Hello, I’m Martha Grimstone, and I’ve inherited my father’s gift for music. I can play notes that will bring sunshine, breezes and rain, and send clouds scuddling across the sky. But I can’t turn back a storm. If only I can convince Grandpa Grimstone that I can be trusted to leave the valley. I know just the place where I can learn more–but after my latest catastophe three seems little hope of that. Perhaps Tillpill and Ziphwort will help me. . . . Whirlwind is a gothic fairytale about a whirlwind that refuses to be stomped on, two feisty Angora rabbits, and a disaster of exponential proportions that could be woven into something magnificent.
Otto Hundebiss is tired of war, but when he defies Death he walks a dangerous path. A half beast half man gives him shoes and dice which will lead him deep into a web of dark magic and mystery. He meets the beautiful Safire – pure of heart and spirit, the scheming Mistress Jabber and the terrifying Lady of the Nail. He learns the powers of the tinderbox and the wolves whose master he becomes. But will all the riches in the world bring him the thing he most desires?
Raven is having a rough day. All he wants to do is sit in his belltower, marvel over his treasures and revel in the sort of refined magnificence he’s been cultivating for years. But if it isn’t pestilent pigeons and beady-eyed weatherhens annoying him, it’s those humans tramping about all among his graves. Soon he’s forced to deal with a man stuck up a tree, a lovesick scarecrow and an ancient ghost who doesn’t quite understand his job description. And re-unite a little girl with her dead brother. And stop a certain unsavoury character who’s taken a liking to the church’s donation basket. The list never ends for a raven of his pedigree. But perhaps he’ll find that all these types have got something to offer him.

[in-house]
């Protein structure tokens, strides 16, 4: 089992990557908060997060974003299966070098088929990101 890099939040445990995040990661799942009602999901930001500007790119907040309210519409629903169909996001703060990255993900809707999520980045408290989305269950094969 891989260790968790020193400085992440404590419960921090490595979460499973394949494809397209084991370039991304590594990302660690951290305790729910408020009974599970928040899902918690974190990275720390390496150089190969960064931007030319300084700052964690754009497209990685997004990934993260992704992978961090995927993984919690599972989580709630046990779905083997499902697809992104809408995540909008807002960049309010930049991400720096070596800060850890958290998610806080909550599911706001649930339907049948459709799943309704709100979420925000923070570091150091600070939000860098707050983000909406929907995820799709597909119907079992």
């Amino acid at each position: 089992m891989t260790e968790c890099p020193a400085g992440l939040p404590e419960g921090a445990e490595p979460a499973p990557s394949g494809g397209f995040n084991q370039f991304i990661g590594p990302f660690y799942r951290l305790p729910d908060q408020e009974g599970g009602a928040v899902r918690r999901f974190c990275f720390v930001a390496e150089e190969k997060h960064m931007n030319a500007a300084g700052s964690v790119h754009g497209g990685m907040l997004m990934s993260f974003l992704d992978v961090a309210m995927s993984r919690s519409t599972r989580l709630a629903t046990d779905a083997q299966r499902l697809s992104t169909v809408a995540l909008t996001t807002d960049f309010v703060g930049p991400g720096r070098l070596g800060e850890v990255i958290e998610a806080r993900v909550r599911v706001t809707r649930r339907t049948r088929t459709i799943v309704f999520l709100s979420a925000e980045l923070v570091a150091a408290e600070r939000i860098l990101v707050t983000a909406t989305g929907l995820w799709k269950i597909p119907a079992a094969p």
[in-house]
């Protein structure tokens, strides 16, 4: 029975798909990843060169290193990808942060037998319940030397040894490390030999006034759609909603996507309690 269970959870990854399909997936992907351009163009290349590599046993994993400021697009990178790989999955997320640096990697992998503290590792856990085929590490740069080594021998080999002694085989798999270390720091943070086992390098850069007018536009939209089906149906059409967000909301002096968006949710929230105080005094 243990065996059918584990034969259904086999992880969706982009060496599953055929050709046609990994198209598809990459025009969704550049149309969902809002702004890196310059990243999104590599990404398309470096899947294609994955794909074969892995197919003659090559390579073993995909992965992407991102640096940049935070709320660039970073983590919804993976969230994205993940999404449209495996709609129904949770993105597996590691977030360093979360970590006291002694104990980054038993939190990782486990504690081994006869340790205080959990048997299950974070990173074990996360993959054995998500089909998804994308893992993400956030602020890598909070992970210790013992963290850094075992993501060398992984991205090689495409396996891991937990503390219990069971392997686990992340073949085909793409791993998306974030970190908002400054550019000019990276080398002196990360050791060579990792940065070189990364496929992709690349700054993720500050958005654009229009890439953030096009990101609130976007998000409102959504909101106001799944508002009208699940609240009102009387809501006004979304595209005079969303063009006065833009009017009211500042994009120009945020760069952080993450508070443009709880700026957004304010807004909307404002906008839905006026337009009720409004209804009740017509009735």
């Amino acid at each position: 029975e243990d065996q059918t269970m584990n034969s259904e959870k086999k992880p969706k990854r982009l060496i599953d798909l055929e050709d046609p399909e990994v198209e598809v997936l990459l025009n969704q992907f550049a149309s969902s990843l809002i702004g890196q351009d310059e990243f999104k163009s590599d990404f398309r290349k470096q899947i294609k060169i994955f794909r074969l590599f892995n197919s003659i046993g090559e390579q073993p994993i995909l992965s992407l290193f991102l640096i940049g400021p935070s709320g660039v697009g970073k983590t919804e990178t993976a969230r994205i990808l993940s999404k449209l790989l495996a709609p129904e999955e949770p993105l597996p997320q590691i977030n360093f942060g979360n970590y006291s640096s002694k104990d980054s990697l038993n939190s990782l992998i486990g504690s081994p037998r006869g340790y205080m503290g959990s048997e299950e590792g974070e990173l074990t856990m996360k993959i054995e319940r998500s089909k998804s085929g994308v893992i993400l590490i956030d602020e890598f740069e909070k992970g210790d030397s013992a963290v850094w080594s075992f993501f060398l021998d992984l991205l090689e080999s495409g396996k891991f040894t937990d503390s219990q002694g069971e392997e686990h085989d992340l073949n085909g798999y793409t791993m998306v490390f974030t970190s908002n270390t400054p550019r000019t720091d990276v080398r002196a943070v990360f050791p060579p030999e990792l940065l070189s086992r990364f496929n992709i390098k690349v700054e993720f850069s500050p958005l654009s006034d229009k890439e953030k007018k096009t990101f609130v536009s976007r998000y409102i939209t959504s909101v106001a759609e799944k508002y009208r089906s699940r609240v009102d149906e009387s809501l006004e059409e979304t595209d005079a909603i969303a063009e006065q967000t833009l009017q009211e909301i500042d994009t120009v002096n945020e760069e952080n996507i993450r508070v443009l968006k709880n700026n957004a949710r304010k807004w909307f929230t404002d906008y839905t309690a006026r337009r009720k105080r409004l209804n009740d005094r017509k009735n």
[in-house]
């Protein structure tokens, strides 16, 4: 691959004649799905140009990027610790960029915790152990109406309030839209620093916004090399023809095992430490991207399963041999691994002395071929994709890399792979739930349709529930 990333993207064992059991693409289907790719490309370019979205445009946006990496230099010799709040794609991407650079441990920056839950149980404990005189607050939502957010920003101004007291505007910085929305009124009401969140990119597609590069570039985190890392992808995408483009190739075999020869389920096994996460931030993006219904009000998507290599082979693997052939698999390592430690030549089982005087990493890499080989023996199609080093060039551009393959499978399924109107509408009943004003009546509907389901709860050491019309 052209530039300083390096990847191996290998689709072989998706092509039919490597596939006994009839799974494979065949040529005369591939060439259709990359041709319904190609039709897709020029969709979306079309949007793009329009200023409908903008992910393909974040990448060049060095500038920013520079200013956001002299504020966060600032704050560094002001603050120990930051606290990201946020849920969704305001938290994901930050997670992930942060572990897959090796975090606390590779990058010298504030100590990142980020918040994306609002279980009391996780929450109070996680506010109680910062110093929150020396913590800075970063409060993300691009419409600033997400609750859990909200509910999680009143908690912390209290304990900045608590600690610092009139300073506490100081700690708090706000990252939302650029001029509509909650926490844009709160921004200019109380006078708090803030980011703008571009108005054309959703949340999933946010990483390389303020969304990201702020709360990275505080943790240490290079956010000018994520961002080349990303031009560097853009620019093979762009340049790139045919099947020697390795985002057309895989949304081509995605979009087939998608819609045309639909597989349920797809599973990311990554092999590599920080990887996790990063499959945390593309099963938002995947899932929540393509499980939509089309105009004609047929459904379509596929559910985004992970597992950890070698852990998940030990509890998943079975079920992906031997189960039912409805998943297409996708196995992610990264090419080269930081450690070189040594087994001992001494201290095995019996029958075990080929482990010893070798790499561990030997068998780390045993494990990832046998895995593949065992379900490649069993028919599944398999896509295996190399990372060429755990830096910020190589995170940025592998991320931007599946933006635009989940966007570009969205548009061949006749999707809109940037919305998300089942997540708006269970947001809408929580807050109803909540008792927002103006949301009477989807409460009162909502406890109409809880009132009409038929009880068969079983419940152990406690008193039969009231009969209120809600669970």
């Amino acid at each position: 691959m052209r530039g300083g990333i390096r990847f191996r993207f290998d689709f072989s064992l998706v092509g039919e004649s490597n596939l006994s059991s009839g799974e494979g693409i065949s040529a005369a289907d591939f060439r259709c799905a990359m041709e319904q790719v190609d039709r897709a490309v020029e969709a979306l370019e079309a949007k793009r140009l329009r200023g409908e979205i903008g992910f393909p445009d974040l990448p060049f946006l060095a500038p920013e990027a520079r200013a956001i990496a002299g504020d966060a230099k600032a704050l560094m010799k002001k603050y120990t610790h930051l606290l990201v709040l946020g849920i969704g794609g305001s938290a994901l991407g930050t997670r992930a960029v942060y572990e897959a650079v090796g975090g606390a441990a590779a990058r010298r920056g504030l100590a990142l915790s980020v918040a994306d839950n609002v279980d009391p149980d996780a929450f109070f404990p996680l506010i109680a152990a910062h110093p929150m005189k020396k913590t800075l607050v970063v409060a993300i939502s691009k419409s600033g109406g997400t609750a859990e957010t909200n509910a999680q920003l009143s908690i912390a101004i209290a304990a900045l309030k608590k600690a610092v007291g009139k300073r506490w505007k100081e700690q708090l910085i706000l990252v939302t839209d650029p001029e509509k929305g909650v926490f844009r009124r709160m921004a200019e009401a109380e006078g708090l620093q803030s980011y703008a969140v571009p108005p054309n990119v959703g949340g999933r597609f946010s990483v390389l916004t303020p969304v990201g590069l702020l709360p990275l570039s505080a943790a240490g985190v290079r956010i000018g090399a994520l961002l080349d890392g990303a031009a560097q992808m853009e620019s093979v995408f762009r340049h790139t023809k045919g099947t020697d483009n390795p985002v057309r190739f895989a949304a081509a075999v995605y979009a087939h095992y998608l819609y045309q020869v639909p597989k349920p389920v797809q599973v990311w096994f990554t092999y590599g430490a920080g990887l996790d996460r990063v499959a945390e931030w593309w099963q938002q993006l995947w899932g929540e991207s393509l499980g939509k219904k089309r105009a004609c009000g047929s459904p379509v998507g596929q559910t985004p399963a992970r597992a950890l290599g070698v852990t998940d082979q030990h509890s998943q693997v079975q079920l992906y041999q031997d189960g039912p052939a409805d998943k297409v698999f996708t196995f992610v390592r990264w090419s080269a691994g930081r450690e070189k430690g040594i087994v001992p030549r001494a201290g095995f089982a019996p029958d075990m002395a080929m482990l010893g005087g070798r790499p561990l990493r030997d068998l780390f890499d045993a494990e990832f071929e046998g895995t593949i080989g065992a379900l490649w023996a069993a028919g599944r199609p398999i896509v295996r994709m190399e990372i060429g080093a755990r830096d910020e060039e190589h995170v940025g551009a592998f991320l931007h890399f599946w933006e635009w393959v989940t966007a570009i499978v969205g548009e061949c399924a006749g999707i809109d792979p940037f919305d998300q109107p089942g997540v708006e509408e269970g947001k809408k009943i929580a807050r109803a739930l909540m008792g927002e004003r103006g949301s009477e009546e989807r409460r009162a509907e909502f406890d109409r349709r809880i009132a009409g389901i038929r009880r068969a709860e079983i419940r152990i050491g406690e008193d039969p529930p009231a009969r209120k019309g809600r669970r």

Rune, whose voice has been compared to that of an angel, has a mysterious affliction linked to her talent that leaves her sick and drained at the end of every performance. Convinced creative direction will cure her, her mother ships her off to a French boarding school for the arts, rumored to have a haunted past. Shortly after arriving at RoseBlood conservatory, Rune starts to believe something otherworldly is indeed afoot. The mystery boy she’s seen frequenting the graveyard beside the opera house doesn’t have any classes at the school, and vanishes almost as quickly as he appears. When Rune begins to develop a secret friendship with the elusive Thorn, who dresses in clothing straight out of the 19th century, she realizes that in his presence she feels cured. Thorn may be falling for Rune, but the phantom haunting RoseBlood wants her for a very specific and dangerous purpose. As their love continues to grow, Thorn is faced with an impossible choice: lead Rune to her destruction, or save her and face the wrath of the phantom, the only father he’s ever known.
This room holds secrets, and even if they are of the dark-frightening type, I love secrets more than anything else.When Lily Frost’s parents move her from the only home and best friend she’s ever known to a country town called Gideon, things are dire. Lily knows no one – but someone seems to know her. and that someone isn’t exactly the welcoming type.Upon entering her new attic bedroom, Lily faints. Coming to, she’s overcome by the whispers of secrets. Determined to find out why, Lily is thrown into the path of cute local boy Danny. He’s not giving anything away, so it’s up to Lily to make sense of the watery footprints on her floor and the cold air that constantly seeps into her bones.For Lily, life in this small town is about to get very interesting as she finds herself seeing things she thought belonged to the dead.